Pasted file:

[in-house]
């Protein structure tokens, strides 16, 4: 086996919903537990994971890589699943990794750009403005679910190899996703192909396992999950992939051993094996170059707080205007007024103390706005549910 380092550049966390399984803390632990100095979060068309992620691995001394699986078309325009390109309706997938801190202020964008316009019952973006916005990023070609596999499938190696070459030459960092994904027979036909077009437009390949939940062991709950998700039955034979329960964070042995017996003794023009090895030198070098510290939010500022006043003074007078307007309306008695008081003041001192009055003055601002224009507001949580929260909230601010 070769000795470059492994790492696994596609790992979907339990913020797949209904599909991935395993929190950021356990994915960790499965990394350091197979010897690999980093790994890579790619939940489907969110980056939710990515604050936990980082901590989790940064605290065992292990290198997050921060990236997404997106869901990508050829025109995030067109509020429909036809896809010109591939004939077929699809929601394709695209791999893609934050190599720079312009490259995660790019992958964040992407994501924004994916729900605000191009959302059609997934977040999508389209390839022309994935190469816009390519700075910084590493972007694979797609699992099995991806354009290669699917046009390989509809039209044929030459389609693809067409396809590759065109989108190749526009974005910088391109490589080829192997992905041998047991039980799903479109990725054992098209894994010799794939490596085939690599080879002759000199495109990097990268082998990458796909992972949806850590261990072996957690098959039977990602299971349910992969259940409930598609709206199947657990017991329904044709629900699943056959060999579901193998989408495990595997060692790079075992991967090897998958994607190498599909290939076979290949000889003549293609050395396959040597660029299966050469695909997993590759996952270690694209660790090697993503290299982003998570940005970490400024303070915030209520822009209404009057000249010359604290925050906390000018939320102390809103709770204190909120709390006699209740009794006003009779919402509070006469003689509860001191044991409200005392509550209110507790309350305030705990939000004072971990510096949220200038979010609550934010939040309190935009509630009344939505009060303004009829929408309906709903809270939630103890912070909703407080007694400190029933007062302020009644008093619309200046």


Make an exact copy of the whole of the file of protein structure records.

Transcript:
[in-house]
């Protein structure tokens, strides 16, 4: 086996919903537990994971890589699943990794750009403005679910190899996703192909396992999950992939051993094996170059707080205007007024103390706005549910 380092550049966390399984803390632990100095979060068309992620691995001394699986078309325009390109309706997938801190202020964008316009019952973006916005990023070609596999499938190696070459030459960092994904027979036909077009437009390949939940062991709950998700039955034979329960964070042995017996003794023009090895030198070098510290939010500022006043003074007078307007309306008695008081003041001192009055003055601002224009507001949580929260909230601010 070769000795470059492994790492696994596609790992979907339990913020797949209904599909991935395993929190950021356990994915960790499965990394350091197979010897690999980093790994890579790619939940489907969110980056939710990515604050936990980082901590989790940064605290065992292990290198997050921060990236997404997106869901990508050829025109995030067109509020429909036809896809010109591939004939077929699809929601394709695209791999893609934050190599720079312009490259995660790019992958964040992407994501924004994916729900605000191009959302059609997934977040999508389209390839022309994935190469816009390519700075910084590493972007694979797609699992099995991806354009290669699917046009390989509809039209044929030459389609693809067409396809590759065109989108190749526009974005910088391109490589080829192997992905041998047991039980799903479109990725054992098209894994010799794939490596085939690599080879002759000199495109990097990268082998990458796909992972949806850590261990072996957690098959039977990602299971349910992969259940409930598609709206199947657990017991329904044709629900699943056959060999579901193998989408495990595997060692790079075992991967090897998958994607190498599909290939076979290949000889003549293609050395396959040597660029299966050469695909997993590759996952270690694209660790090697993503290299982003998570940005970490400024303070915030209520822009209404009057000249010359604290925050906390000018939320102390809103709770204190909120709390006699209740009794006003009779919402509070006469003689509860001191044991409200005392509550209110507790309350305030705990939000004072971990510096949220200038979010609550934010939040309190935009509630009344939505009060303004009829929408309906709903809270939630103890912070909703407080007694400190029933007062302020009644008093619309200046």